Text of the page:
Over at Real Clear Politics, Sean Trende takes a close look at how Georgia’s politics have changed over the last century, moving from a mostly solid Democratic state to becoming more Republican in the 1990s to a period of GOP dominance in the 2000s.
Trende’s examination of Georgia politics takes into account both geography and demographic change. As an example, he notes that until whites south of the Fall Line flipped from Democratic to Republican in the early 2000s, Democratic candidates still dominated under the Gold Dome.
That brings us to 2014, and the closely fought battle between the parties in the Senate and Governor’s races. For all the discussion on the impact of the declining percentage of white voters, Trende points out that a bigger factor may be the increasing number of voters of ‘Unknown Race.’
What I think we do know, however, is that the growth of the non-white electorate is probably overstated. In nominal terms, the white share of registered voters is down 4.6 percent from 2008, 3.7 percent from 2010, and 1.1 percent from 2012.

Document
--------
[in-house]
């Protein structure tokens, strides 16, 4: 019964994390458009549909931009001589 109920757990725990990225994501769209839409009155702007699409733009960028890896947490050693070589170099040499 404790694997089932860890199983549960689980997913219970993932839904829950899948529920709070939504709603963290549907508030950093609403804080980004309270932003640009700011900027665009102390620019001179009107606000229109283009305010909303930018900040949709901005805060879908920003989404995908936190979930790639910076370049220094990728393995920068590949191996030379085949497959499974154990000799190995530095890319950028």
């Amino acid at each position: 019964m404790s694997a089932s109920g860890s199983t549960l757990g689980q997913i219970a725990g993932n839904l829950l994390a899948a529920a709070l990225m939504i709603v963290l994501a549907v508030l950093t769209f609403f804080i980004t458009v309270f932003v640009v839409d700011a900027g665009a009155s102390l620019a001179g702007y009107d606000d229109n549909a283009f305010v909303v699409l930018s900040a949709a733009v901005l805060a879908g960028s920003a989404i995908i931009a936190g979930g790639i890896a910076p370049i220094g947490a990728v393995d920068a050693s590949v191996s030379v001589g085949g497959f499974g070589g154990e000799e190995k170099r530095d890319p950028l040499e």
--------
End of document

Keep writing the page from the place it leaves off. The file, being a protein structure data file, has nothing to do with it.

What’s odd, however, is that the black vote is perfectly stable, at 30 percent. The Asian share is up 0.2 percent since 2008, from 1.2 percent to 1.4 percent. The Hispanic share is up 0.4 percent, from 1.4 percent to 1.8 percent. The “other” share is stable.
The change in the electorate is almost entirely due to the “unknown” vote. Who are the “unknowns”? To be honest, we don’t know! “Unknown” means the question is left blank. If someone marks two races, they are categorized as “other.”
While it’s easy to assume (as some have done in comments on other posts here) that voters of unknown race are likely to be minorities, and therefore likely Democratic votes, Trende’s analysis shows that many may in fact be rural whites. And he postulates that an increase in the rural white vote could be a boost for Michelle Nunn in a runoff:
If Nunn makes it to a runoff as the result of a strong showing among white voters, that strength could very well carry through to the runoff. It’s far too early to say what a runoff electorate looks like, and Nunn will have other problems besides minority turnout to deal with (the University of Georgia goes back into session the day before that election). But if Nunn is really performing better among rural whites due to Perdue’s status as a wealthy businessman who says favorable things about outsourcing, she might have a shot at upending the conventional wisdom in a runoff, and re-creating the coalition that enabled Democrats to win elections in the 1990s.